Moreover, there was no ambiguity in the policy endorsement in Brown. Id. at 171. Rather, the plaintiffs argued that the subcontract imposed liability by superseding and expanding the terms of the insurance policy. Here, HSNA and Hamburg are not arguing that the UIIA itself imposes liability on Zurich; they are simply arguing that the UIIA evidences New Start's reasonable expectations at the policy's inception.
For that reason, this case is more like Pennsville Shopping Center Corp. v. American Motorists Insurance Co., 315 N.J.Super. 519, 523 (App.Div.1998), certif. denied, 157 N.J. 647 (1999), where the court considered the terms of a tenant's lease when interpreting ambiguous provisions of the tenant's insurance policy. In so doing, the court held that “the question whether a party is insured at all may be a separate matter susceptible of resolution by reference to any relevant matter such as an underlying contract ․ which clarifies the intendments of the parties in apportioning responsibility and providing for insurance coverage.” Ibid. That is the purpose for which the UIIA is used here.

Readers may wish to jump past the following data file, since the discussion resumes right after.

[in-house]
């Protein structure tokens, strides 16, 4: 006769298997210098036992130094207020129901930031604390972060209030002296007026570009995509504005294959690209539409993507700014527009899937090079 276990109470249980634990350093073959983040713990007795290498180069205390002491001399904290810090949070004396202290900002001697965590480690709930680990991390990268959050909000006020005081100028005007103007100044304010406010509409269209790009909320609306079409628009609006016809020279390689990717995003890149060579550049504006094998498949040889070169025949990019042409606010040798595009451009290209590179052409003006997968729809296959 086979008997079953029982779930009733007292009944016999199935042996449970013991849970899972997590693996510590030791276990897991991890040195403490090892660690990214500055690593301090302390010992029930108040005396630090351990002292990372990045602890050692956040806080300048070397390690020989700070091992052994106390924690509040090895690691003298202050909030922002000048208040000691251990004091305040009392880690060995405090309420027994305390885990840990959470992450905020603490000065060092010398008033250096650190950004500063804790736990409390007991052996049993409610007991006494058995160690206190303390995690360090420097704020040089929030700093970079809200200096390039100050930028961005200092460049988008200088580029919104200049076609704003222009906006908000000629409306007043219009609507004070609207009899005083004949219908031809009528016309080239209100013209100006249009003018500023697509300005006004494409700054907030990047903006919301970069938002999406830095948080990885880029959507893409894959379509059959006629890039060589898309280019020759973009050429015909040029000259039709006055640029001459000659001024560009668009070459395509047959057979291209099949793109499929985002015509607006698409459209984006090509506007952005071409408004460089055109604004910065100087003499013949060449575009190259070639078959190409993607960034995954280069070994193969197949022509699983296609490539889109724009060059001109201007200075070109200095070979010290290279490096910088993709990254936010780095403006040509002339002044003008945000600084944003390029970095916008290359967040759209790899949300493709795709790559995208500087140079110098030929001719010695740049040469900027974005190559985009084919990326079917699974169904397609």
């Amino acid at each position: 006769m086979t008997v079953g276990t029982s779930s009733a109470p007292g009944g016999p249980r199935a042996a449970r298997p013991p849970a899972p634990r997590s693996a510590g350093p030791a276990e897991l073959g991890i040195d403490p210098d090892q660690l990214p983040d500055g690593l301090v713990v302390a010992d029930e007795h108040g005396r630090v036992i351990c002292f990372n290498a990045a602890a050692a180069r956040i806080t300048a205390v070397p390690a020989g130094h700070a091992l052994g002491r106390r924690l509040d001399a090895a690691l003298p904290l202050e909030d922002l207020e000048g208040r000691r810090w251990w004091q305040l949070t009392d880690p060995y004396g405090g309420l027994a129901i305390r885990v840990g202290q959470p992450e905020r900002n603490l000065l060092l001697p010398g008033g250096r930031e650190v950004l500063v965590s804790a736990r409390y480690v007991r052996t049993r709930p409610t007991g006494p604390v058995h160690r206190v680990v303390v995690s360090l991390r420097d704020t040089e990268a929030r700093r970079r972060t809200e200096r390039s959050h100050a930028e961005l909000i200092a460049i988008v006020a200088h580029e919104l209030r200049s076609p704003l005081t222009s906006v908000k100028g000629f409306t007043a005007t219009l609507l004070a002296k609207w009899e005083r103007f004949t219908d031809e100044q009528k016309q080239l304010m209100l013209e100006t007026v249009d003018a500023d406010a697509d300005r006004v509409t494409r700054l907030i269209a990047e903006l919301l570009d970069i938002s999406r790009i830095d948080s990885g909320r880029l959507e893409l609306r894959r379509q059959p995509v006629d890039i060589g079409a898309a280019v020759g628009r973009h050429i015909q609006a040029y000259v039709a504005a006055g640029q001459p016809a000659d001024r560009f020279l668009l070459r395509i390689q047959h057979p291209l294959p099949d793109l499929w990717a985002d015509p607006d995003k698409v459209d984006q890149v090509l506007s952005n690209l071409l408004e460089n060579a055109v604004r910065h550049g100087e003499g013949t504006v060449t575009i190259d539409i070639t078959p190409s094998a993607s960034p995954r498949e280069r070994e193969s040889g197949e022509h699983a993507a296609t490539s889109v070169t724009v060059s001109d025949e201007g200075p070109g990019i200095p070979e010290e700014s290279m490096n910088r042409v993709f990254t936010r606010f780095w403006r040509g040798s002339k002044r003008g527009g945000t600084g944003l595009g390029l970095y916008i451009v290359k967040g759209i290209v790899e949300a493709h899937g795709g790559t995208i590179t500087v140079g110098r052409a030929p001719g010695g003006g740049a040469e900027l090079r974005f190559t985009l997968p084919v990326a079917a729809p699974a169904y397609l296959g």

In sum, the language of the endorsement is subject to two reasonable alternative interpretations concerning who is entitled to notice of a policy cancellation. The policy is therefore ambiguous and it is appropriate to apply the reasonable expectations doctrine to determine the scope of coverage. Under that doctrine, it is clear that New Start expected that the Zurich policy would satisfy all of its obligations under the UIIA, including the UIIA's notice requirements. Zurich was therefore required to provide the IANA with thirty days' notice of a policy cancellation. Because it failed to do so and because HSNA is an additional insured under the policy, Zurich was obligated to indemnify and defend HSNA in the first-party action. For that reason, the court's grant of summary judgment in favor of HSNA should be affirmed.7